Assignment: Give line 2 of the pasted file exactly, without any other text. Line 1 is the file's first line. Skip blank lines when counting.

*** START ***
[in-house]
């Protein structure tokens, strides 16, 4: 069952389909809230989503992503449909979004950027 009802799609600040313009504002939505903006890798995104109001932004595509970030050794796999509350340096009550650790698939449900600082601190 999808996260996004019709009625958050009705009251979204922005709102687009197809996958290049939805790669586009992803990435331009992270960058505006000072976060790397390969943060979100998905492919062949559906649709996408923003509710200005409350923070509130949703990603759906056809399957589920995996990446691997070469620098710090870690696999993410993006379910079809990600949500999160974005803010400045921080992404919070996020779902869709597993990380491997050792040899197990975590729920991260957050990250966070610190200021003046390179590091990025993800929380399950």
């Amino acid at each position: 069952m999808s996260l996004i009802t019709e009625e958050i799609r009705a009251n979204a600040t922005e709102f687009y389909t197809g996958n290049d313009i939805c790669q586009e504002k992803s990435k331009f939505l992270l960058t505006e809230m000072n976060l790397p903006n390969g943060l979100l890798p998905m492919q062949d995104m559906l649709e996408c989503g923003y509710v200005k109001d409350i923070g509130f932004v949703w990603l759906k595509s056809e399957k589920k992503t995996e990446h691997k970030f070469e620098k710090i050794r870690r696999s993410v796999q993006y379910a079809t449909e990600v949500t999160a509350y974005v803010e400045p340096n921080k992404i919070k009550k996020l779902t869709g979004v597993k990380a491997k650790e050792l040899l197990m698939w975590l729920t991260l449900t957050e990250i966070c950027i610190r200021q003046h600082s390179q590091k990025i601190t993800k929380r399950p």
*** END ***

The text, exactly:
């Protein structure tokens, strides 16, 4: 069952389909809230989503992503449909979004950027 009802799609600040313009504002939505903006890798995104109001932004595509970030050794796999509350340096009550650790698939449900600082601190 999808996260996004019709009625958050009705009251979204922005709102687009197809996958290049939805790669586009992803990435331009992270960058505006000072976060790397390969943060979100998905492919062949559906649709996408923003509710200005409350923070509130949703990603759906056809399957589920995996990446691997070469620098710090870690696999993410993006379910079809990600949500999160974005803010400045921080992404919070996020779902869709597993990380491997050792040899197990975590729920991260957050990250966070610190200021003046390179590091990025993800929380399950």